An actor succeeding to a name with a distinguished history. Often this is commemorated with a kojo announcement from the stage and a special program of plays associated with this acting name.
"Stage Announcement." Showing the close relationship between actors and the audience in kabuki, events like the taking of new acting names or the commemoration of some great actor of the past are marked by the actors stepping out of character and speaking directly to the audience. Sometimes this is just a moment in a play, but for important occasions like the taking of a new acting name, this becomes a separate scene with all the stars of the company in formal dress offering their congratulations to the actor.
"Wa" means "gentle" or "harmonious" and refers to an acting style that is particularly associated with the Kamigata region in Kansai, the area around Osaka and Kyoto. In the early periods of kabuki, Edo audiences liked aragoto heroes; men that were super heroes, larger than life characters. Kansai audiences preferred more realistic plays, or at least, more romantic plays set in the real world. The wagoto characters of Chikamatsu plays are weak and child-like, but their very vulnerability makes them comic and also very sympathetic. There are standard routines associated with wagoto characters, but there is also an entire repertory of physical techniques to create the proper impression of the character.
"Covering the cheeks" This is a cotton cloth worn to hide one's face, but in Kamigata kabuki, when an actor playing a handsome lover wears it, it is used to enhance the attractiveness of the actor's face. For example, this is how Jihei in Kawasho appears. It is actually very difficult to use a simple cotton cloth to do this, so actors have all kinds of secret techniques.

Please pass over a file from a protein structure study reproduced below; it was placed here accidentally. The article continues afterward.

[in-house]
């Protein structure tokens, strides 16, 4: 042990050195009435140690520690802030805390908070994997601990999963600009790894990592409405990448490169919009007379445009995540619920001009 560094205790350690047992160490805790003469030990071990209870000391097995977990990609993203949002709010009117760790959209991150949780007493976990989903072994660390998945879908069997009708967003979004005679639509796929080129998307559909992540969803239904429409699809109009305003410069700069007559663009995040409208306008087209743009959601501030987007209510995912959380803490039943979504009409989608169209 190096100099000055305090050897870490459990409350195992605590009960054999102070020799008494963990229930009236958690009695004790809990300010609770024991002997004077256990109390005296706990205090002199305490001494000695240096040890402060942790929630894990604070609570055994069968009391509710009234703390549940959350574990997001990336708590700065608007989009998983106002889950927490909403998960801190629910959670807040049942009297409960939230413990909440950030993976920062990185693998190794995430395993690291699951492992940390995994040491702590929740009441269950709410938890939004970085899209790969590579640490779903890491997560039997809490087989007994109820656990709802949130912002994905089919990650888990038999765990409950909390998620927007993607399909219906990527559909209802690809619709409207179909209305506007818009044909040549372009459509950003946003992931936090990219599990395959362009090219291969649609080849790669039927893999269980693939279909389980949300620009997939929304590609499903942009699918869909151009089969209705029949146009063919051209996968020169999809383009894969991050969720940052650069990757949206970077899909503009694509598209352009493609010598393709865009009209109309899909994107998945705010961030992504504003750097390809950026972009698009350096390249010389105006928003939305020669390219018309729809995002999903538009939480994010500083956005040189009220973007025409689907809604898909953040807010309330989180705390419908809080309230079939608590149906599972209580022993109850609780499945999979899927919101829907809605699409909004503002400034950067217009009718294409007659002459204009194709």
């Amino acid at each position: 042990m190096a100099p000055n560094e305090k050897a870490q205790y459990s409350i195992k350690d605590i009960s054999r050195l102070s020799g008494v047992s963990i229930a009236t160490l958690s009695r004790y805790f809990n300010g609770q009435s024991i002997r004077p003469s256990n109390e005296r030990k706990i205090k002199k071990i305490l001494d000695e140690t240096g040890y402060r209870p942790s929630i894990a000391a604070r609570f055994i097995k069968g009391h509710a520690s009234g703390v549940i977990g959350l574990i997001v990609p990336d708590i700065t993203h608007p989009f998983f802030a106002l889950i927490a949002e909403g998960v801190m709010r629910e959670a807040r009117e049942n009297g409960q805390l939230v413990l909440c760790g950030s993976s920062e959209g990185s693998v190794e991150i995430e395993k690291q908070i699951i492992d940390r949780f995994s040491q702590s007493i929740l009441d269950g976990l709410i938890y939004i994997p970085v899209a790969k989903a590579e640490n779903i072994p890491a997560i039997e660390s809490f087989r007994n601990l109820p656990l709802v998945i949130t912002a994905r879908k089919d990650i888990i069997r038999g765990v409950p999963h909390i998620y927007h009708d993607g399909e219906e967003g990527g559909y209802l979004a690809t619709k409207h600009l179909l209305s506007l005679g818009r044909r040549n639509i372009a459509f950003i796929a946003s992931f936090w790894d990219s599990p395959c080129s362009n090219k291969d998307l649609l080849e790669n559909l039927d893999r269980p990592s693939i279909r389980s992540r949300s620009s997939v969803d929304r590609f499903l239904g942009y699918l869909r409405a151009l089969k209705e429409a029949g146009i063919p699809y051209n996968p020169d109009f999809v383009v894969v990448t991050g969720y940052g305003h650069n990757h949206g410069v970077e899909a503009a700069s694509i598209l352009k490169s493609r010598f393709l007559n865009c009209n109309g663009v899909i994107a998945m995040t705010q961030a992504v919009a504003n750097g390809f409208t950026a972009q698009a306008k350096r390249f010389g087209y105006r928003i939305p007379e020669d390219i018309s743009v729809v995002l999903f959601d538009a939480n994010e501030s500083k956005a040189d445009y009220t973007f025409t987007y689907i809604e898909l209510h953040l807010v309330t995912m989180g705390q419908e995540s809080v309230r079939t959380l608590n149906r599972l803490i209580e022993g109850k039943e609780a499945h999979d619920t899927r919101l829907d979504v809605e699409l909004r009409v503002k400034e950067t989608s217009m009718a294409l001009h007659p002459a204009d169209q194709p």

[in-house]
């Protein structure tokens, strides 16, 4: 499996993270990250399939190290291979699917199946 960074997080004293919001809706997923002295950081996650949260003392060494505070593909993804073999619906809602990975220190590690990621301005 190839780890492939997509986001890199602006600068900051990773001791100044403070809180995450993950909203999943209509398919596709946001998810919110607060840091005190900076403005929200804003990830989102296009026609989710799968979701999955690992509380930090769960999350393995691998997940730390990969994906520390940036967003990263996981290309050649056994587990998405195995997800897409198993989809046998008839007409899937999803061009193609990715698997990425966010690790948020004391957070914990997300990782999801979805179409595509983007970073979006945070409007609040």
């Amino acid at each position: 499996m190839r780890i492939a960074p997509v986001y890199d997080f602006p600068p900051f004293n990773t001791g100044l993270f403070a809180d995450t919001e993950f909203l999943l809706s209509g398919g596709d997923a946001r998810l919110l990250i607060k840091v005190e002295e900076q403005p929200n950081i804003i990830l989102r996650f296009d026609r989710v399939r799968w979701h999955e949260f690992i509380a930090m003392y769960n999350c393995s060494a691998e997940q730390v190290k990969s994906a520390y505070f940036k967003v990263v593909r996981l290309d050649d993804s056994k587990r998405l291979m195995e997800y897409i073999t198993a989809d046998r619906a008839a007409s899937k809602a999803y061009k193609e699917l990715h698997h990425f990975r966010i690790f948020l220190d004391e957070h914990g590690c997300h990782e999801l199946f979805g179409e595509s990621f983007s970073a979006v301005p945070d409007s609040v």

"Yujo" means "play woman" in other words, a courtesan. "Keisei (castle toppler)" and "oiran" are terms for top ranking courtesans. The top class of courtesans were cultured and highly refined and their company was so fabulously expensive that only samurai lords and the wealthiest commoners could afford it, often leading to their ruin.
Also see "Wagoto: Ladies' Man as Hero" in the 2014 season.
This is a legendary super-human boy who grows into one of the followers of the demon quelling general Minamoto no Yorimitsu, better known as Raiko. In the play Komochi Yamamba, he is called Kintoki. Kintaro is very popular and his image appears in all kinds of places like kites and candies.
Born in 1990, Nakamura Kazutaro I is the son of Nakamura Ganjiro IV (formerly Nakamura Kanjaku V and Japanese classical dancer Azuma Tokuho II. Living National Treasure Sakata Tojuro IV is his grandfather. Kazutaro is active as a kabuki actor playing mostly female onnagata roles, but also occasionally performing male roles as well. He has also been on NHK radio for several years as the host of Hogaku Jockey, a program that has interviews with a wide variety of guests and plays recordings of traditional Japanese music.